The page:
New School Diversity, Equity, And Inclusion Coordinator ‘Ready To Go’
Diversity, equity, and inclusion was a main topic for the Board of Education during its October 5 meeting.
Ahead of a report on diversity and inclusion efforts from the last year, Superintendent of Schools Dr Lorrie Rodrigue introduced the recently hired school district Coordinator of Diversity, Equity, and Inclusion Wesley Johnson at the meeting, which was held in person at Newtown Municipal Center and streamed online.
According to Rodrigue, Johnson was strongly endorsed by two interview committees. Those committees used words like “collaborative,” “balanced,” “compassionate,” “listener,” and “mediator” to describe him.
“We are so excited to have you join Newtown Public Schools,” said Rodrigue.
Johnson — who has worked as a contractor for Bethel Public Schools by providing diversity, equity, and inclusion coaching and training; as an area director/developer of Young Life in Danbury; and more — received standing applause from the superintendent and board members present for the meeting.
“I’m really excited about the opportunity to enter into this space,” said Johnson. Later he said he is “ready to go” while recognizing that there are “strong positions” regarding the role of coordinator.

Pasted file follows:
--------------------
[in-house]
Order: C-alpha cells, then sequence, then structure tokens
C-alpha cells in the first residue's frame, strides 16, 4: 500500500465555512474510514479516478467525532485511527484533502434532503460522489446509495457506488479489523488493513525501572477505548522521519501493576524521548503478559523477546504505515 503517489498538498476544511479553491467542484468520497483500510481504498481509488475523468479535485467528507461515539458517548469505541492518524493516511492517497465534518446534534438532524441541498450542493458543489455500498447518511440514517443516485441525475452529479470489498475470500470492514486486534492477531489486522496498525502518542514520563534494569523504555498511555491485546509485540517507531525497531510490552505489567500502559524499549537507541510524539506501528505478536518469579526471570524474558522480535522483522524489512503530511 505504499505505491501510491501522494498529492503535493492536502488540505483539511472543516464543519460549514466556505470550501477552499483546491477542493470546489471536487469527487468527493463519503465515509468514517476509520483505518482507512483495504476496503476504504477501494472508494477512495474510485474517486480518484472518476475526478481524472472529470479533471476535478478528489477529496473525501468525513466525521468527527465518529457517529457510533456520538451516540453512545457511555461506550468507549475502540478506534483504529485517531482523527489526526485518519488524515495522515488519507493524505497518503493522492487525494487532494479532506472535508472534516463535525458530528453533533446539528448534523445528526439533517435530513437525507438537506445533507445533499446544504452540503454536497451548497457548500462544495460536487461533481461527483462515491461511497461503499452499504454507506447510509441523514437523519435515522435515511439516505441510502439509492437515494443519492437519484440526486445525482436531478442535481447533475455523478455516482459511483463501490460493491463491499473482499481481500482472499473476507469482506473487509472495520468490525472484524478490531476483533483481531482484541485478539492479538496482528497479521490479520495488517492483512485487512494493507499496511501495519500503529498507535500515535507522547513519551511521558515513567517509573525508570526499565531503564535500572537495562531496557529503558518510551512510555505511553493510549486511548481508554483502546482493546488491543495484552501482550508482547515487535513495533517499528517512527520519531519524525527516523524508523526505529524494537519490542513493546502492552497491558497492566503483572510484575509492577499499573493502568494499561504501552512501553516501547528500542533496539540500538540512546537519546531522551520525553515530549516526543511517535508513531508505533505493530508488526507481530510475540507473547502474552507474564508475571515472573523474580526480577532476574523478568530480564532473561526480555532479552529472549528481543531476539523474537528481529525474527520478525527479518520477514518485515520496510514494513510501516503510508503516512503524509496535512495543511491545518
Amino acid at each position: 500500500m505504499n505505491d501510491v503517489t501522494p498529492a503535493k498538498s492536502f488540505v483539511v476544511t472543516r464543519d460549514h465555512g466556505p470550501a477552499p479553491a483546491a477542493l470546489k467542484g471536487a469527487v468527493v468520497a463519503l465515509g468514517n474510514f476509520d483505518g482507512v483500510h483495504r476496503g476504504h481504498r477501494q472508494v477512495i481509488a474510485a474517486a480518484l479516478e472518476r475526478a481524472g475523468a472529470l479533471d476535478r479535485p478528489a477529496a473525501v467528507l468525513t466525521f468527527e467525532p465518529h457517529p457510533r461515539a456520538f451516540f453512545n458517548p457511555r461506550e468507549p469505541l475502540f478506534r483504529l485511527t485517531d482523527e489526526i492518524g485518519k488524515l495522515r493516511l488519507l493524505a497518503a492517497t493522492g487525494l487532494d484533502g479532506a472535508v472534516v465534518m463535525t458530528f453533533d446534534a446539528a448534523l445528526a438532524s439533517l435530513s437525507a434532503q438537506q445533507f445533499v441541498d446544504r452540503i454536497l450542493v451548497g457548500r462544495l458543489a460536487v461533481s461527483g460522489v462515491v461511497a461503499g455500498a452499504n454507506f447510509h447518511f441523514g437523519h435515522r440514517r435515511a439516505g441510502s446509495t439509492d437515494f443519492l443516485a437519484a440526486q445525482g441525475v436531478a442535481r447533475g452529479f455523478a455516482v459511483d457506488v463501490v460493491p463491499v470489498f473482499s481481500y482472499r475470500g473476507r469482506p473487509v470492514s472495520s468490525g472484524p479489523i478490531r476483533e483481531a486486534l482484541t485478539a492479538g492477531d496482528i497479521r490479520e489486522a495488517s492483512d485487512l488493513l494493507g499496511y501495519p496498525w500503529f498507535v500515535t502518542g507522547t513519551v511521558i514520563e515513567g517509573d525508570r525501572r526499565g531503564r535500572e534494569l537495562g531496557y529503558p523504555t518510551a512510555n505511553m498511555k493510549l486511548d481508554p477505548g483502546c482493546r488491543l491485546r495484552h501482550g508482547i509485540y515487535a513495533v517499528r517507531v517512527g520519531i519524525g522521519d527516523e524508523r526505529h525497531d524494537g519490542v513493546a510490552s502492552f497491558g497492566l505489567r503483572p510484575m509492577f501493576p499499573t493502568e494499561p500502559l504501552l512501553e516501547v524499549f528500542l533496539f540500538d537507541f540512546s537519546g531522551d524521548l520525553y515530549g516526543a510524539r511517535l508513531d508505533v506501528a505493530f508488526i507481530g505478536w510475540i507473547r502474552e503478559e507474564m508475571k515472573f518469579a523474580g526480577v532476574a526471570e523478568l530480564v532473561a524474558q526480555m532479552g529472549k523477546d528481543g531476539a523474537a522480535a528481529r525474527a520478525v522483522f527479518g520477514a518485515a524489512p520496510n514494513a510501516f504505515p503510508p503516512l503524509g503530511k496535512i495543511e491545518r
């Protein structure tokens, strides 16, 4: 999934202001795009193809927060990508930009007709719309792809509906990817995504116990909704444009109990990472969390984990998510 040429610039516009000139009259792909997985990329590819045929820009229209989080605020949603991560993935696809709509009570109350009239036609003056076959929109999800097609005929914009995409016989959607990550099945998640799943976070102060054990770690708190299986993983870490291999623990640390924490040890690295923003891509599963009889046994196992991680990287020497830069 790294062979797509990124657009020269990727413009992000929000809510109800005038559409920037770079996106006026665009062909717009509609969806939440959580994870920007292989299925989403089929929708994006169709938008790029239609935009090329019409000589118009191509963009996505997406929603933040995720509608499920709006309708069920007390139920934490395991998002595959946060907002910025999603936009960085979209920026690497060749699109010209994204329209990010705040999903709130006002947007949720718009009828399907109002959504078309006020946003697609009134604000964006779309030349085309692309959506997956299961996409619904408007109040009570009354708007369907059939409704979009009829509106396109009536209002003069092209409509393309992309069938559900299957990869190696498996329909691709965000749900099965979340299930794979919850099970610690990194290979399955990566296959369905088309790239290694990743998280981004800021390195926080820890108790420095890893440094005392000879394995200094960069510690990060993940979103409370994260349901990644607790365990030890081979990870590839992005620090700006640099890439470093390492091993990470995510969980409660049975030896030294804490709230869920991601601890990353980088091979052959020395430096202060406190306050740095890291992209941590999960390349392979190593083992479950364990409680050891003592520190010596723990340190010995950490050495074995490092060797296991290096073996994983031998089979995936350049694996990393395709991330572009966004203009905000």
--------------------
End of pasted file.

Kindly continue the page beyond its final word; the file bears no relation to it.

“I do hope that we will get an opportunity where we can have conversations where we can be transparent, honest, and where we can be vulnerable without judgment,” Johnson said to the room before he said he is excited for equity chats and equitability building.
Johnson said he hopes to create a culture rooted in respect, sensitivity, understanding, and curiosity.
Board of Education Chair Michelle Embree Ku later reflected that the school board passed a resolution in July 2020 on diversity and equity.
“I think it is important to recognize the progress that has been made as well as the progress to be made,” said Ku.
Both Ku and Rodrigue said the district’s work over the last year is really just the beginning of a journey.
“And we believe this is critical to building a safe and supportive environment for all of our students and staff,” Rodrigue said.
The diversity, equity, and inclusion efforts are also crucial to student success, Rodrigue said near the start of a presentation, which provided overview of the work completed in the district over the last year.
In an overview, Rodrigue said a priority has been made to review the kinds of literature students are reading, through a curriculum revision process. Other highlights she offered included opportunities in world language classes to include culture lessons, building academic opportunities for all students, and Newtown High School’s Capstone project for seniors that allows student voice and choice.
Rodrigue said data is looked at regularly to know what students need and want and how courses will address different student needs.
The superintendent said the school board’s Policy Subcommittee has made a priority of reviewing and monitoring policies for supporting students and staff around diversity, equity, inclusion, and more.
Other Highlights Detailed